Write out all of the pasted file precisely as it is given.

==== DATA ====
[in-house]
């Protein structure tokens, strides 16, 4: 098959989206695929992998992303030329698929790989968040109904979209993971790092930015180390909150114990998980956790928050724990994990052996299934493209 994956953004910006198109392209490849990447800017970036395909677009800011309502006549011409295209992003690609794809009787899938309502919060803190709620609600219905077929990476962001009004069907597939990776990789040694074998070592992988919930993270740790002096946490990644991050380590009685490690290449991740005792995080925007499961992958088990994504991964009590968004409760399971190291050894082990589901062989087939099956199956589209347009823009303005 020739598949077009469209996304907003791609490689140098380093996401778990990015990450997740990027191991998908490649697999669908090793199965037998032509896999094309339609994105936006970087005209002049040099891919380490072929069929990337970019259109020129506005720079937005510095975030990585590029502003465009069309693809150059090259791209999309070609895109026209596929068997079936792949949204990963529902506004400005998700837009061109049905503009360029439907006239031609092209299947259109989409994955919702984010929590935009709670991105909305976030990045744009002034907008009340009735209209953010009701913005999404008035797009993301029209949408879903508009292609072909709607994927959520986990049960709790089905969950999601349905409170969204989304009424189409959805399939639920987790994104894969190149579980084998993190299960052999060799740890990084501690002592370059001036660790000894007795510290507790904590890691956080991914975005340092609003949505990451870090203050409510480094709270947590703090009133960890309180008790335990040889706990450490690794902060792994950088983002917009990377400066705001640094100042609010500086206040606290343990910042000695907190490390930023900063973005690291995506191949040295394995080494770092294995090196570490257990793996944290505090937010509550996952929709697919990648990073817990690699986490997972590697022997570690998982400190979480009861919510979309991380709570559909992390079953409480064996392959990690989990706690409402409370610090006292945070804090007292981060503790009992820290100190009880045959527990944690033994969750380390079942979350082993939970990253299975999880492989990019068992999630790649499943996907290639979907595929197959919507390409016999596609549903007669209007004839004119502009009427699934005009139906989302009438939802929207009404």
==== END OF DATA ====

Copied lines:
[in-house]
């Protein structure tokens, strides 16, 4: 098959989206695929992998992303030329698929790989968040109904979209993971790092930015180390909150114990998980956790928050724990994990052996299934493209 994956953004910006198109392209490849990447800017970036395909677009800011309502006549011409295209992003690609794809009787899938309502919060803190709620609600219905077929990476962001009004069907597939990776990789040694074998070592992988919930993270740790002096946490990644991050380590009685490690290449991740005792995080925007499961992958088990994504991964009590968004409760399971190291050894082990589901062989087939099956199956589209347009823009303005 020739598949077009469209996304907003791609490689140098380093996401778990990015990450997740990027191991998908490649697999669908090793199965037998032509896999094309339609994105936006970087005209002049040099891919380490072929069929990337970019259109020129506005720079937005510095975030990585590029502003465009069309693809150059090259791209999309070609895109026209596929068997079936792949949204990963529902506004400005998700837009061109049905503009360029439907006239031609092209299947259109989409994955919702984010929590935009709670991105909305976030990045744009002034907008009340009735209209953010009701913005999404008035797009993301029209949408879903508009292609072909709607994927959520986990049960709790089905969950999601349905409170969204989304009424189409959805399939639920987790994104894969190149579980084998993190299960052999060799740890990084501690002592370059001036660790000894007795510290507790904590890691956080991914975005340092609003949505990451870090203050409510480094709270947590703090009133960890309180008790335990040889706990450490690794902060792994950088983002917009990377400066705001640094100042609010500086206040606290343990910042000695907190490390930023900063973005690291995506191949040295394995080494770092294995090196570490257990793996944290505090937010509550996952929709697919990648990073817990690699986490997972590697022997570690998982400190979480009861919510979309991380709570559909992390079953409480064996392959990690989990706690409402409370610090006292945070804090007292981060503790009992820290100190009880045959527990944690033994969750380390079942979350082993939970990253299975999880492989990019068992999630790649499943996907290639979907595929197959919507390409016999596609549903007669209007004839004119502009009427699934005009139906989302009438939802929207009404």